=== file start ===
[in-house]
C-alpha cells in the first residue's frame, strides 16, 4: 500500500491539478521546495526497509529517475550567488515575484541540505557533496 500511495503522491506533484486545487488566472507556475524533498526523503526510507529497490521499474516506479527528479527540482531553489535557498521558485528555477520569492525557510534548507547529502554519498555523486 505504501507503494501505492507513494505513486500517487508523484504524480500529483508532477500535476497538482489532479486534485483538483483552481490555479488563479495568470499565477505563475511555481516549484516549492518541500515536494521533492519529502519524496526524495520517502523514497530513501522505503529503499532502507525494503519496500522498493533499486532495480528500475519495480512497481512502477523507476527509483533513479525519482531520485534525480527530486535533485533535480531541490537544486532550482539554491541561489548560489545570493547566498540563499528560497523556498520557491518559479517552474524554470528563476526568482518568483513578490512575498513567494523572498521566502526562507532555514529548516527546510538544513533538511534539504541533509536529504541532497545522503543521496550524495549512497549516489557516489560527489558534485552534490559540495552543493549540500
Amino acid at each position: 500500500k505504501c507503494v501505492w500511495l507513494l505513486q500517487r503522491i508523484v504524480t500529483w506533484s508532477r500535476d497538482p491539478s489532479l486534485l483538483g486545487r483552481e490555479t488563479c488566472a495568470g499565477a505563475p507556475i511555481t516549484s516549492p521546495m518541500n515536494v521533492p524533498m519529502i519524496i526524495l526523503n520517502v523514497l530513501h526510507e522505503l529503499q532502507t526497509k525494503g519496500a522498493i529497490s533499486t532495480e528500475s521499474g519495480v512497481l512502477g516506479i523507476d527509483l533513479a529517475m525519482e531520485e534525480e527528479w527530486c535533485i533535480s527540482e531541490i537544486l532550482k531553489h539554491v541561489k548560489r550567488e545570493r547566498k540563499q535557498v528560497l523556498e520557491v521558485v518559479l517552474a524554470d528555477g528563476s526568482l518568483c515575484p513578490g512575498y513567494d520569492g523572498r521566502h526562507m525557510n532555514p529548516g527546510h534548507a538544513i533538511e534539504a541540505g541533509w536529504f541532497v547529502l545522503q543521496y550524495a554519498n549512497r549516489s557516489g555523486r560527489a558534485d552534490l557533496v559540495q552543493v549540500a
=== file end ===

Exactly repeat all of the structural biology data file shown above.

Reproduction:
[in-house]
C-alpha cells in the first residue's frame, strides 16, 4: 500500500491539478521546495526497509529517475550567488515575484541540505557533496 500511495503522491506533484486545487488566472507556475524533498526523503526510507529497490521499474516506479527528479527540482531553489535557498521558485528555477520569492525557510534548507547529502554519498555523486 505504501507503494501505492507513494505513486500517487508523484504524480500529483508532477500535476497538482489532479486534485483538483483552481490555479488563479495568470499565477505563475511555481516549484516549492518541500515536494521533492519529502519524496526524495520517502523514497530513501522505503529503499532502507525494503519496500522498493533499486532495480528500475519495480512497481512502477523507476527509483533513479525519482531520485534525480527530486535533485533535480531541490537544486532550482539554491541561489548560489545570493547566498540563499528560497523556498520557491518559479517552474524554470528563476526568482518568483513578490512575498513567494523572498521566502526562507532555514529548516527546510538544513533538511534539504541533509536529504541532497545522503543521496550524495549512497549516489557516489560527489558534485552534490559540495552543493549540500
Amino acid at each position: 500500500k505504501c507503494v501505492w500511495l507513494l505513486q500517487r503522491i508523484v504524480t500529483w506533484s508532477r500535476d497538482p491539478s489532479l486534485l483538483g486545487r483552481e490555479t488563479c488566472a495568470g499565477a505563475p507556475i511555481t516549484s516549492p521546495m518541500n515536494v521533492p524533498m519529502i519524496i526524495l526523503n520517502v523514497l530513501h526510507e522505503l529503499q532502507t526497509k525494503g519496500a522498493i529497490s533499486t532495480e528500475s521499474g519495480v512497481l512502477g516506479i523507476d527509483l533513479a529517475m525519482e531520485e534525480e527528479w527530486c535533485i533535480s527540482e531541490i537544486l532550482k531553489h539554491v541561489k548560489r550567488e545570493r547566498k540563499q535557498v528560497l523556498e520557491v521558485v518559479l517552474a524554470d528555477g528563476s526568482l518568483c515575484p513578490g512575498y513567494d520569492g523572498r521566502h526562507m525557510n532555514p529548516g527546510h534548507a538544513i533538511e534539504a541540505g541533509w536529504f541532497v547529502l545522503q543521496y550524495a554519498n549512497r549516489s557516489g555523486r560527489a558534485d552534490l557533496v559540495q552543493v549540500a